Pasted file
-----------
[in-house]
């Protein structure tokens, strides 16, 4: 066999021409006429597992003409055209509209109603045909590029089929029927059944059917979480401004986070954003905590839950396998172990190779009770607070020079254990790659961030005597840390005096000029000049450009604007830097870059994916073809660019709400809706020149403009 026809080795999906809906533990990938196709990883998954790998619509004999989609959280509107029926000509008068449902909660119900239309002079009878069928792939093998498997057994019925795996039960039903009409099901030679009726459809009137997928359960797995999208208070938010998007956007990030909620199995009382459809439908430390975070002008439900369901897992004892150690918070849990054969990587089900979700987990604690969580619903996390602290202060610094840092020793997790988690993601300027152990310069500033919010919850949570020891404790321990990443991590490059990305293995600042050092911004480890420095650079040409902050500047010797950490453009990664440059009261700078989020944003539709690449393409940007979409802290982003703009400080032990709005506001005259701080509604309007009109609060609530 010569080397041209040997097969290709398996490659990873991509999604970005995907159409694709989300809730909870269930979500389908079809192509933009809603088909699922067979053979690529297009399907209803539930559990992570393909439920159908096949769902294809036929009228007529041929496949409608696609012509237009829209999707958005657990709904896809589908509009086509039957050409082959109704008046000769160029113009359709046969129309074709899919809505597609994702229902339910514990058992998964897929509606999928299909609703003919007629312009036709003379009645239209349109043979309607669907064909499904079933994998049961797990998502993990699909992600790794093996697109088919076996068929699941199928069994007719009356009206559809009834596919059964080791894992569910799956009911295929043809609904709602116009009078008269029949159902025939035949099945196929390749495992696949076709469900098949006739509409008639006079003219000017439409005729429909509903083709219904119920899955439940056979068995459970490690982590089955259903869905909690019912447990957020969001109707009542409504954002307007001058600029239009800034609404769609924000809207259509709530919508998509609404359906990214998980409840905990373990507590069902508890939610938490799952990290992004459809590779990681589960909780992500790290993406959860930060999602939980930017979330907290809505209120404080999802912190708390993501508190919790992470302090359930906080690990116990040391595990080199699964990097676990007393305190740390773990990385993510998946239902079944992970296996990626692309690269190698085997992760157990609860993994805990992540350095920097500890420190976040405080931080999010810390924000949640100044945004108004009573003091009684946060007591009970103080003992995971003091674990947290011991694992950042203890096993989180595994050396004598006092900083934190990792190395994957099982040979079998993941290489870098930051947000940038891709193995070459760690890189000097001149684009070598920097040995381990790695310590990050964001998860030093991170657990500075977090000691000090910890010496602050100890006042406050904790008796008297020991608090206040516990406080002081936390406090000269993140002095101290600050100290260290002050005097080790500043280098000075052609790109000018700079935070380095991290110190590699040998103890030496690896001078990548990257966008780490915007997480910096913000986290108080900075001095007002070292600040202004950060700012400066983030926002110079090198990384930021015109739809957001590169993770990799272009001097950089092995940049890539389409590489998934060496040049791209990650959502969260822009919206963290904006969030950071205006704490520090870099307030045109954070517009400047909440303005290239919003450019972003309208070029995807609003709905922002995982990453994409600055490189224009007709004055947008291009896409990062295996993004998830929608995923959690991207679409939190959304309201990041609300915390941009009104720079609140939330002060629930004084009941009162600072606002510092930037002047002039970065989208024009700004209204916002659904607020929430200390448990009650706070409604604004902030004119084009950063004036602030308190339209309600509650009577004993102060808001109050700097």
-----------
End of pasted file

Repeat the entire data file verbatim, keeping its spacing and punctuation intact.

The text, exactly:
[in-house]
């Protein structure tokens, strides 16, 4: 066999021409006429597992003409055209509209109603045909590029089929029927059944059917979480401004986070954003905590839950396998172990190779009770607070020079254990790659961030005597840390005096000029000049450009604007830097870059994916073809660019709400809706020149403009 026809080795999906809906533990990938196709990883998954790998619509004999989609959280509107029926000509008068449902909660119900239309002079009878069928792939093998498997057994019925795996039960039903009409099901030679009726459809009137997928359960797995999208208070938010998007956007990030909620199995009382459809439908430390975070002008439900369901897992004892150690918070849990054969990587089900979700987990604690969580619903996390602290202060610094840092020793997790988690993601300027152990310069500033919010919850949570020891404790321990990443991590490059990305293995600042050092911004480890420095650079040409902050500047010797950490453009990664440059009261700078989020944003539709690449393409940007979409802290982003703009400080032990709005506001005259701080509604309007009109609060609530 010569080397041209040997097969290709398996490659990873991509999604970005995907159409694709989300809730909870269930979500389908079809192509933009809603088909699922067979053979690529297009399907209803539930559990992570393909439920159908096949769902294809036929009228007529041929496949409608696609012509237009829209999707958005657990709904896809589908509009086509039957050409082959109704008046000769160029113009359709046969129309074709899919809505597609994702229902339910514990058992998964897929509606999928299909609703003919007629312009036709003379009645239209349109043979309607669907064909499904079933994998049961797990998502993990699909992600790794093996697109088919076996068929699941199928069994007719009356009206559809009834596919059964080791894992569910799956009911295929043809609904709602116009009078008269029949159902025939035949099945196929390749495992696949076709469900098949006739509409008639006079003219000017439409005729429909509903083709219904119920899955439940056979068995459970490690982590089955259903869905909690019912447990957020969001109707009542409504954002307007001058600029239009800034609404769609924000809207259509709530919508998509609404359906990214998980409840905990373990507590069902508890939610938490799952990290992004459809590779990681589960909780992500790290993406959860930060999602939980930017979330907290809505209120404080999802912190708390993501508190919790992470302090359930906080690990116990040391595990080199699964990097676990007393305190740390773990990385993510998946239902079944992970296996990626692309690269190698085997992760157990609860993994805990992540350095920097500890420190976040405080931080999010810390924000949640100044945004108004009573003091009684946060007591009970103080003992995971003091674990947290011991694992950042203890096993989180595994050396004598006092900083934190990792190395994957099982040979079998993941290489870098930051947000940038891709193995070459760690890189000097001149684009070598920097040995381990790695310590990050964001998860030093991170657990500075977090000691000090910890010496602050100890006042406050904790008796008297020991608090206040516990406080002081936390406090000269993140002095101290600050100290260290002050005097080790500043280098000075052609790109000018700079935070380095991290110190590699040998103890030496690896001078990548990257966008780490915007997480910096913000986290108080900075001095007002070292600040202004950060700012400066983030926002110079090198990384930021015109739809957001590169993770990799272009001097950089092995940049890539389409590489998934060496040049791209990650959502969260822009919206963290904006969030950071205006704490520090870099307030045109954070517009400047909440303005290239919003450019972003309208070029995807609003709905922002995982990453994409600055490189224009007709004055947008291009896409990062295996993004998830929608995923959690991207679409939190959304309201990041609300915390941009009104720079609140939330002060629930004084009941009162600072606002510092930037002047002039970065989208024009700004209204916002659904607020929430200390448990009650706070409604604004902030004119084009950063004036602030308190339209309600509650009577004993102060808001109050700097």